But there is always something a little detached about Lola, even as she sweats through pancake makeup and tight fishnet stockings, panics about going outside, plans yet another diet, or worries about her parents dying. We never really get under her skin. She keeps the reader at arm’s length by telling us how she feels rather than showing us:
"Lola felt bad. She couldn’t believe Renia’s response to the news that she was leaving the man who, Lola thought, Renia had possibly, initially, hoped she would not marry. She really hoped that her mother wasn’t wishing she had died in Auschwitz." (130)
The result is an odd deadpan quality. However, it doesn’t hurt the novel. Instead Lola comes across as droll, peppering her slightly naive demeanour with rather intense and poetic observations about her parents’ pain:
"For Renia, the future had changed. Overnight. It had spun on its axis and cracked and crazed adn fractured. It was split into pieces with fissures and chinks and splinters. Overnight, everything had changed. One minute Renia was a beautiful and studious teenager. The next minute she was, like all the other Jews of Lodz, a bedraggled prisoner, imprisoned in a universe bereft of sustenance of almost every sort." (166)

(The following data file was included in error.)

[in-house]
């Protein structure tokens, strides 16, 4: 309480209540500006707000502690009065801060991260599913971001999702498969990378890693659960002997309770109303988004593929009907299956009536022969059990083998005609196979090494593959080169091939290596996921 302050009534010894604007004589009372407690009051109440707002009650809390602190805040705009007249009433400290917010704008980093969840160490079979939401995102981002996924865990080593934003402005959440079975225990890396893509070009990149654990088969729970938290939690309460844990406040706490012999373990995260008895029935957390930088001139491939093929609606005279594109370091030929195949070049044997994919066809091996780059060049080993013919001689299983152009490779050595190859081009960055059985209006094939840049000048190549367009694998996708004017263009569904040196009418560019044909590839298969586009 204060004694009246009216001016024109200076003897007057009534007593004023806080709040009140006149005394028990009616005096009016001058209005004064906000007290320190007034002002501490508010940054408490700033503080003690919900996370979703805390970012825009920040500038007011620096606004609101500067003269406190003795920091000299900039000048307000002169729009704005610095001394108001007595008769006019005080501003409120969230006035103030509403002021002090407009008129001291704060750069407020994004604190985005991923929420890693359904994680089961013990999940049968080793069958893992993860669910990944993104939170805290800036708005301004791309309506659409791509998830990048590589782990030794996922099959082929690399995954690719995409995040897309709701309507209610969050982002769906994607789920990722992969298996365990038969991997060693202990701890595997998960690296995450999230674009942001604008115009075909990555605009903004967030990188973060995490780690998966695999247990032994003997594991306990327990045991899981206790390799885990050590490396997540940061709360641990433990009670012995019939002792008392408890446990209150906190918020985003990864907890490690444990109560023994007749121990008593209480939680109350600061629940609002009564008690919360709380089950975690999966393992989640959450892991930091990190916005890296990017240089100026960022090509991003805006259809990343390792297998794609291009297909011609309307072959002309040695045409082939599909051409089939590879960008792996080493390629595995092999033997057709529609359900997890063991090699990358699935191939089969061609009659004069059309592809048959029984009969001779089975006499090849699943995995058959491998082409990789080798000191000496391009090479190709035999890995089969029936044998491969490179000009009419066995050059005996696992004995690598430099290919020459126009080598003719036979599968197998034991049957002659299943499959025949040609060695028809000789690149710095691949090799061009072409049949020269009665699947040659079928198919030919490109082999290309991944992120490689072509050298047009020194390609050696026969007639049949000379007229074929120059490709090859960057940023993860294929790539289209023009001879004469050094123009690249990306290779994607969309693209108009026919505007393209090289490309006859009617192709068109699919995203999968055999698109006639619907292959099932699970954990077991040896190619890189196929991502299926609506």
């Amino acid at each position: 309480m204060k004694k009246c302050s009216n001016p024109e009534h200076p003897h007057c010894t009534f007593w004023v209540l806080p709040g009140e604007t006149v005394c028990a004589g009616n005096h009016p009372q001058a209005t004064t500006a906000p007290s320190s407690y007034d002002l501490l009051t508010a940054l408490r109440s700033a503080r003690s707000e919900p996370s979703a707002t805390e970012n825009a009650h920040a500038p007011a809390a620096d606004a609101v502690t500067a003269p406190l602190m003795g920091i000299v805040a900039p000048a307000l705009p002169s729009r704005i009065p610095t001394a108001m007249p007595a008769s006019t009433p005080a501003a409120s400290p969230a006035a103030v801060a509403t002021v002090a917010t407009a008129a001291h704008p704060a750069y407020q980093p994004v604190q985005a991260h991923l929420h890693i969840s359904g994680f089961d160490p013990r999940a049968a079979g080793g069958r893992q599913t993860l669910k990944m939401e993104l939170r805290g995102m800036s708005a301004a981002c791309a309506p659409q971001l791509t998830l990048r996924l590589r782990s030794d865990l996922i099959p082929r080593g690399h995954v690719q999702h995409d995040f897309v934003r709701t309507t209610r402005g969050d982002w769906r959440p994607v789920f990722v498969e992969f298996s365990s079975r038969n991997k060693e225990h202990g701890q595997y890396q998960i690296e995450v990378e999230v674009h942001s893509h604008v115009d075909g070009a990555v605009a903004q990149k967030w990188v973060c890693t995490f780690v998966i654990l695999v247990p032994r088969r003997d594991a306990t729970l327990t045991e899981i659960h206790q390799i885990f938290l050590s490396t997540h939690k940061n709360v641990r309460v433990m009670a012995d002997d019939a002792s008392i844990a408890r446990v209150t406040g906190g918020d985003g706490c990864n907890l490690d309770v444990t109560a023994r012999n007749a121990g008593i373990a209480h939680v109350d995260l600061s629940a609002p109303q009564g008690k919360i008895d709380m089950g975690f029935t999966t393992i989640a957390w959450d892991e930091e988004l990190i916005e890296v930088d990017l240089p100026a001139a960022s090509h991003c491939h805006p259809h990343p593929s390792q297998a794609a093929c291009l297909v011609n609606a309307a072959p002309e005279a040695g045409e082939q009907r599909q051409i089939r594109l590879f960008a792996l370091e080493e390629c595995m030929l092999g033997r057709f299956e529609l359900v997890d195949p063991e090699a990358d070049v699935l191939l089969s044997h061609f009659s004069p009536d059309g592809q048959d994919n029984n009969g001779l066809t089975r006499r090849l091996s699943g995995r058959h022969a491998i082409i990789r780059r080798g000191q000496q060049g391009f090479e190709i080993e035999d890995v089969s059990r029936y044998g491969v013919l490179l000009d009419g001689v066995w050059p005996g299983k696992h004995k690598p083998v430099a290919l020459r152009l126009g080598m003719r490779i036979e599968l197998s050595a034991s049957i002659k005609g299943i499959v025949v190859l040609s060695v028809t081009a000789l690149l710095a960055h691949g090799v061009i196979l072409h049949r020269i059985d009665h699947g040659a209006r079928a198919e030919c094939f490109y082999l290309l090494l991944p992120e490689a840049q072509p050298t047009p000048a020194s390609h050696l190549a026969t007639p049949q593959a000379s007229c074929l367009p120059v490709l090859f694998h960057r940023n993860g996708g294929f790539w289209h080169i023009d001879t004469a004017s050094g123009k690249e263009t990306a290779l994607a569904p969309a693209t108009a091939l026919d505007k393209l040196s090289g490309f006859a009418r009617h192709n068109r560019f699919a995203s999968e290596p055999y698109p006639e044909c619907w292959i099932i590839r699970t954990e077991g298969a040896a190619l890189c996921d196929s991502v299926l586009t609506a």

The same quiet, almost detached insights apply to her perception of the rock stars she meets. Lola isn’t dazzled or even excited by them. Instead, she gives us a very down-to-earth picture of interviewees such as Brian Jones, who is so stoned that when she asks him whether he thinks the world is changing, he checks his pockets and indicates that he doesn’t have any spare change. Then he promptly nods out. She’s proud of Cher, even though she never gets back the rhinestone encrusted false eyelashes Cher borrowed. Lola wonders whether John Weider’s parents minded him being in a rock band. She argues with Mama Cass about who is fatter.
Overall, Lola Bensky is a funny, easy to read novel, which conceals its pithy story about healing and transformation in funky fashion, rock and roll gossip, and a great deal of verve.